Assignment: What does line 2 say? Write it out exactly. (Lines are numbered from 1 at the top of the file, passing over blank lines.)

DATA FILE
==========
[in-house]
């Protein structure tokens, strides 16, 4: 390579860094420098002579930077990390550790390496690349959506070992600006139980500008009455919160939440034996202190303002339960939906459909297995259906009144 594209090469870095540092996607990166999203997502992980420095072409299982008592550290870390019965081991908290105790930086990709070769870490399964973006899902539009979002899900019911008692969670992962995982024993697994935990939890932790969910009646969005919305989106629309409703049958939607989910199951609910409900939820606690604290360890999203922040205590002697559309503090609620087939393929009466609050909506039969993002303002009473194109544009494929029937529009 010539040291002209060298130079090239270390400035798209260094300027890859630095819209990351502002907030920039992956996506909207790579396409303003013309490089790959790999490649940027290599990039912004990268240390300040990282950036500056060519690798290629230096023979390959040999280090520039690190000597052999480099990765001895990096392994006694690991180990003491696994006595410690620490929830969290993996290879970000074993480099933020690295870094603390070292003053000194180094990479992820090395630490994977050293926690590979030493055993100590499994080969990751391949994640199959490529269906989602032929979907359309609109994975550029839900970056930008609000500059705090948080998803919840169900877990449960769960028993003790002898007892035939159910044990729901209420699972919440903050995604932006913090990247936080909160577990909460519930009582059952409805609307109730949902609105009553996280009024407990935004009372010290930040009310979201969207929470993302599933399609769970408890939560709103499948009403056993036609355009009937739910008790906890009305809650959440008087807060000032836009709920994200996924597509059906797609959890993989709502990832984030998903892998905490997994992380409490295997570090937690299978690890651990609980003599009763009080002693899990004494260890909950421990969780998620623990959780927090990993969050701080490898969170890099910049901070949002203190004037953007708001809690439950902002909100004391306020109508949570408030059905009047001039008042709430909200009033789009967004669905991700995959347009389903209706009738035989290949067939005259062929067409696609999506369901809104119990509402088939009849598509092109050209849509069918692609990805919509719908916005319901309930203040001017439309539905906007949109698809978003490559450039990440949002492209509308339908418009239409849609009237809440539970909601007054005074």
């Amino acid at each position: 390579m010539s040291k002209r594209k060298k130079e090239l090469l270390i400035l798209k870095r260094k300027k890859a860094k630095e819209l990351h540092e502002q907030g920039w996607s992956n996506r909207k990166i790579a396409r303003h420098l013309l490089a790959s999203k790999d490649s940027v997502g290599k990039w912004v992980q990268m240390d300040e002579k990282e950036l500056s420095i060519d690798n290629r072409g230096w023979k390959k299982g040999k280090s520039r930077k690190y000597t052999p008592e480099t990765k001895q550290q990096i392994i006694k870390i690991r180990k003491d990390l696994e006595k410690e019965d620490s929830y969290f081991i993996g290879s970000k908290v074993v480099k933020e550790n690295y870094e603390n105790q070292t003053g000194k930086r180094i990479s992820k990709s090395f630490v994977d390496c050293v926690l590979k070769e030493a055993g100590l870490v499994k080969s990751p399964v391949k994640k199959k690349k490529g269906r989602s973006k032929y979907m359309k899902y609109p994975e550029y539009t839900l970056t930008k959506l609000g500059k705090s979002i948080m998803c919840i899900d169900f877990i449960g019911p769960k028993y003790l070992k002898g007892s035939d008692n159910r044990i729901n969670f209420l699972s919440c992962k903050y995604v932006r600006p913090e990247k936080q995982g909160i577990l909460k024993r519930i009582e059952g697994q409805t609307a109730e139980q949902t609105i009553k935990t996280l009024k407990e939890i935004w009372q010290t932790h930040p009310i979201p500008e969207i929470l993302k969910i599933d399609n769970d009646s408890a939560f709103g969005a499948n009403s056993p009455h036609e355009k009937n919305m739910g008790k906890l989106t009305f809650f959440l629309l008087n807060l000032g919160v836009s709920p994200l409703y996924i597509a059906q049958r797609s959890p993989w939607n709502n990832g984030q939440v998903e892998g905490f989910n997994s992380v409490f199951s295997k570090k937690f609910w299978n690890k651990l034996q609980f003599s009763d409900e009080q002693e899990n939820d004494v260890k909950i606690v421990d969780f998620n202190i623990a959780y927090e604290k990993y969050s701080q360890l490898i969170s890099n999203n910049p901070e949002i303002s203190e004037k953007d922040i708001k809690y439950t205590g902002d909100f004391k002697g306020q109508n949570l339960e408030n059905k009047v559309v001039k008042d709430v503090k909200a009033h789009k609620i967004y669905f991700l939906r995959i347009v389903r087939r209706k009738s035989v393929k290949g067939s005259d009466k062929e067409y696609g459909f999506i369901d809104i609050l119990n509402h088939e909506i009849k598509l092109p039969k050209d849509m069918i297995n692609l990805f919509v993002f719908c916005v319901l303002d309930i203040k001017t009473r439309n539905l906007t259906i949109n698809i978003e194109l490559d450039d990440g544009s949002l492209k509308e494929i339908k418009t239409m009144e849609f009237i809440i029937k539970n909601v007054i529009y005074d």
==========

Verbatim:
């Protein structure tokens, strides 16, 4: 390579860094420098002579930077990390550790390496690349959506070992600006139980500008009455919160939440034996202190303002339960939906459909297995259906009144 594209090469870095540092996607990166999203997502992980420095072409299982008592550290870390019965081991908290105790930086990709070769870490399964973006899902539009979002899900019911008692969670992962995982024993697994935990939890932790969910009646969005919305989106629309409703049958939607989910199951609910409900939820606690604290360890999203922040205590002697559309503090609620087939393929009466609050909506039969993002303002009473194109544009494929029937529009 010539040291002209060298130079090239270390400035798209260094300027890859630095819209990351502002907030920039992956996506909207790579396409303003013309490089790959790999490649940027290599990039912004990268240390300040990282950036500056060519690798290629230096023979390959040999280090520039690190000597052999480099990765001895990096392994006694690991180990003491696994006595410690620490929830969290993996290879970000074993480099933020690295870094603390070292003053000194180094990479992820090395630490994977050293926690590979030493055993100590499994080969990751391949994640199959490529269906989602032929979907359309609109994975550029839900970056930008609000500059705090948080998803919840169900877990449960769960028993003790002898007892035939159910044990729901209420699972919440903050995604932006913090990247936080909160577990909460519930009582059952409805609307109730949902609105009553996280009024407990935004009372010290930040009310979201969207929470993302599933399609769970408890939560709103499948009403056993036609355009009937739910008790906890009305809650959440008087807060000032836009709920994200996924597509059906797609959890993989709502990832984030998903892998905490997994992380409490295997570090937690299978690890651990609980003599009763009080002693899990004494260890909950421990969780998620623990959780927090990993969050701080490898969170890099910049901070949002203190004037953007708001809690439950902002909100004391306020109508949570408030059905009047001039008042709430909200009033789009967004669905991700995959347009389903209706009738035989290949067939005259062929067409696609999506369901809104119990509402088939009849598509092109050209849509069918692609990805919509719908916005319901309930203040001017439309539905906007949109698809978003490559450039990440949002492209509308339908418009239409849609009237809440539970909601007054005074």